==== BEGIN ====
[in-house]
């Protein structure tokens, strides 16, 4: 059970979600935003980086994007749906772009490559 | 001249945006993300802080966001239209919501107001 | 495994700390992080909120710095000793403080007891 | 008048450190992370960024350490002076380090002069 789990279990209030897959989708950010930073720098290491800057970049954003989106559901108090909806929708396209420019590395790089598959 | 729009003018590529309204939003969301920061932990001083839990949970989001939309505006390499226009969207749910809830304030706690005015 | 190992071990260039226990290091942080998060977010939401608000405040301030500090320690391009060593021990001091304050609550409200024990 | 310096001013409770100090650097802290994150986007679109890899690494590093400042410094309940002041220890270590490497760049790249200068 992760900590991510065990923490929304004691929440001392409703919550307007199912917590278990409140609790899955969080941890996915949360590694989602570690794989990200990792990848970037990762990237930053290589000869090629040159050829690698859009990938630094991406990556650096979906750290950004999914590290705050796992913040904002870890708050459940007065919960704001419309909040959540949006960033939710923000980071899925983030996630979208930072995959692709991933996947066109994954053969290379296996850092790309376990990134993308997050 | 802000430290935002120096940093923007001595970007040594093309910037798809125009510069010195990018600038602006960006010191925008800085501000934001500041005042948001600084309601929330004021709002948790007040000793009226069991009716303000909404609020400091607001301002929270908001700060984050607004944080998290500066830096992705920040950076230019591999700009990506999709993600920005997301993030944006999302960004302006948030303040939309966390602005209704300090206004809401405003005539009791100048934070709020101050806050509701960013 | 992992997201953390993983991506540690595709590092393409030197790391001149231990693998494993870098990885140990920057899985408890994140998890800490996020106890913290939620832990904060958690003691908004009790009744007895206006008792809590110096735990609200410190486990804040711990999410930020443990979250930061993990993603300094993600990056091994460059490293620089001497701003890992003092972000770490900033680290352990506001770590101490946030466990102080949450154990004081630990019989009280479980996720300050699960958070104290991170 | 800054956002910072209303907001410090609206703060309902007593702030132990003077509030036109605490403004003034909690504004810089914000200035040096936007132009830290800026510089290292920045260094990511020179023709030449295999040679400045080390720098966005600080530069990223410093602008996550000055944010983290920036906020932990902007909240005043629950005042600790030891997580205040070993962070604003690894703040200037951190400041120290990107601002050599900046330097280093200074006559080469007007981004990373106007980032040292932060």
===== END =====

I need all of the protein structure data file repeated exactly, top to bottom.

[in-house]
């Protein structure tokens, strides 16, 4: 059970979600935003980086994007749906772009490559 | 001249945006993300802080966001239209919501107001 | 495994700390992080909120710095000793403080007891 | 008048450190992370960024350490002076380090002069 789990279990209030897959989708950010930073720098290491800057970049954003989106559901108090909806929708396209420019590395790089598959 | 729009003018590529309204939003969301920061932990001083839990949970989001939309505006390499226009969207749910809830304030706690005015 | 190992071990260039226990290091942080998060977010939401608000405040301030500090320690391009060593021990001091304050609550409200024990 | 310096001013409770100090650097802290994150986007679109890899690494590093400042410094309940002041220890270590490497760049790249200068 992760900590991510065990923490929304004691929440001392409703919550307007199912917590278990409140609790899955969080941890996915949360590694989602570690794989990200990792990848970037990762990237930053290589000869090629040159050829690698859009990938630094991406990556650096979906750290950004999914590290705050796992913040904002870890708050459940007065919960704001419309909040959540949006960033939710923000980071899925983030996630979208930072995959692709991933996947066109994954053969290379296996850092790309376990990134993308997050 | 802000430290935002120096940093923007001595970007040594093309910037798809125009510069010195990018600038602006960006010191925008800085501000934001500041005042948001600084309601929330004021709002948790007040000793009226069991009716303000909404609020400091607001301002929270908001700060984050607004944080998290500066830096992705920040950076230019591999700009990506999709993600920005997301993030944006999302960004302006948030303040939309966390602005209704300090206004809401405003005539009791100048934070709020101050806050509701960013 | 992992997201953390993983991506540690595709590092393409030197790391001149231990693998494993870098990885140990920057899985408890994140998890800490996020106890913290939620832990904060958690003691908004009790009744007895206006008792809590110096735990609200410190486990804040711990999410930020443990979250930061993990993603300094993600990056091994460059490293620089001497701003890992003092972000770490900033680290352990506001770590101490946030466990102080949450154990004081630990019989009280479980996720300050699960958070104290991170 | 800054956002910072209303907001410090609206703060309902007593702030132990003077509030036109605490403004003034909690504004810089914000200035040096936007132009830290800026510089290292920045260094990511020179023709030449295999040679400045080390720098966005600080530069990223410093602008996550000055944010983290920036906020932990902007909240005043629950005042600790030891997580205040070993962070604003690894703040200037951190400041120290990107601002050599900046330097280093200074006559080469007007981004990373106007980032040292932060």